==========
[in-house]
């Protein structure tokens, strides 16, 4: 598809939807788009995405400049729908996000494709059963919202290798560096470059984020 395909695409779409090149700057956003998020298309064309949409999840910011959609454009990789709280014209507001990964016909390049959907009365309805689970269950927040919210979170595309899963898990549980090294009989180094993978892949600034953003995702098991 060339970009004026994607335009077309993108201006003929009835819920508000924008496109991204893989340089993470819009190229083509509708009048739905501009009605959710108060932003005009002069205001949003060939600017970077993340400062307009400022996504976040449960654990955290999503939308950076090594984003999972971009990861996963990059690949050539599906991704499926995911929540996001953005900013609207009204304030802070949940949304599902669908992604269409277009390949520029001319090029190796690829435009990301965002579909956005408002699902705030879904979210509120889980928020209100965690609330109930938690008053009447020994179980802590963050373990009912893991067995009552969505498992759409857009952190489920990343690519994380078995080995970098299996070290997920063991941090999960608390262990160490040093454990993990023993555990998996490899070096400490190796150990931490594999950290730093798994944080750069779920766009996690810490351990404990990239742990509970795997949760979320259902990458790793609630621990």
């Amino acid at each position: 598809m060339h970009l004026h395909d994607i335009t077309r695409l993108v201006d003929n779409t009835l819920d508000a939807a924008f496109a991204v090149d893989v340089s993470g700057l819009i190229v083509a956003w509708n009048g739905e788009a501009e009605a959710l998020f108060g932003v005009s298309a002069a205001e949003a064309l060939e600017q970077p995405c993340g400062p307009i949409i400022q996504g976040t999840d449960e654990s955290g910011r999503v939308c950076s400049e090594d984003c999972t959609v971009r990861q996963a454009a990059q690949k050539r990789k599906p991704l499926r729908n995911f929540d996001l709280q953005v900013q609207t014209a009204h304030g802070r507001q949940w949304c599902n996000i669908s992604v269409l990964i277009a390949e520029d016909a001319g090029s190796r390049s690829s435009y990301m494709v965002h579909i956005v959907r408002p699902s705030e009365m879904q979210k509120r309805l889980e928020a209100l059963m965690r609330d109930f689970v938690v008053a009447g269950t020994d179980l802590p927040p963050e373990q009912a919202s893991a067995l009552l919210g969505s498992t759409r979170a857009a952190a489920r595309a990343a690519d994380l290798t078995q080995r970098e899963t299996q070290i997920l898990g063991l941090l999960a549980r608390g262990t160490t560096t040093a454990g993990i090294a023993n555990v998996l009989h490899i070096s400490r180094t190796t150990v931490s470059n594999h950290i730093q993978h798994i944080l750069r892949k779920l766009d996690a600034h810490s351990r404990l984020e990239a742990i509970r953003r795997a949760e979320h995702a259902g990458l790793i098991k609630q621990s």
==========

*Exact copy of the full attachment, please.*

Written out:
[in-house]
């Protein structure tokens, strides 16, 4: 598809939807788009995405400049729908996000494709059963919202290798560096470059984020 395909695409779409090149700057956003998020298309064309949409999840910011959609454009990789709280014209507001990964016909390049959907009365309805689970269950927040919210979170595309899963898990549980090294009989180094993978892949600034953003995702098991 060339970009004026994607335009077309993108201006003929009835819920508000924008496109991204893989340089993470819009190229083509509708009048739905501009009605959710108060932003005009002069205001949003060939600017970077993340400062307009400022996504976040449960654990955290999503939308950076090594984003999972971009990861996963990059690949050539599906991704499926995911929540996001953005900013609207009204304030802070949940949304599902669908992604269409277009390949520029001319090029190796690829435009990301965002579909956005408002699902705030879904979210509120889980928020209100965690609330109930938690008053009447020994179980802590963050373990009912893991067995009552969505498992759409857009952190489920990343690519994380078995080995970098299996070290997920063991941090999960608390262990160490040093454990993990023993555990998996490899070096400490190796150990931490594999950290730093798994944080750069779920766009996690810490351990404990990239742990509970795997949760979320259902990458790793609630621990």
């Amino acid at each position: 598809m060339h970009l004026h395909d994607i335009t077309r695409l993108v201006d003929n779409t009835l819920d508000a939807a924008f496109a991204v090149d893989v340089s993470g700057l819009i190229v083509a956003w509708n009048g739905e788009a501009e009605a959710l998020f108060g932003v005009s298309a002069a205001e949003a064309l060939e600017q970077p995405c993340g400062p307009i949409i400022q996504g976040t999840d449960e654990s955290g910011r999503v939308c950076s400049e090594d984003c999972t959609v971009r990861q996963a454009a990059q690949k050539r990789k599906p991704l499926r729908n995911f929540d996001l709280q953005v900013q609207t014209a009204h304030g802070r507001q949940w949304c599902n996000i669908s992604v269409l990964i277009a390949e520029d016909a001319g090029s190796r390049s690829s435009y990301m494709v965002h579909i956005v959907r408002p699902s705030e009365m879904q979210k509120r309805l889980e928020a209100l059963m965690r609330d109930f689970v938690v008053a009447g269950t020994d179980l802590p927040p963050e373990q009912a919202s893991a067995l009552l919210g969505s498992t759409r979170a857009a952190a489920r595309a990343a690519d994380l290798t078995q080995r970098e899963t299996q070290i997920l898990g063991l941090l999960a549980r608390g262990t160490t560096t040093a454990g993990i090294a023993n555990v998996l009989h490899i070096s400490r180094t190796t150990v931490s470059n594999h950290i730093q993978h798994i944080l750069r892949k779920l766009d996690a600034h810490s351990r404990l984020e990239a742990i509970r953003r795997a949760e979320h995702a259902g990458l790793i098991k609630q621990s």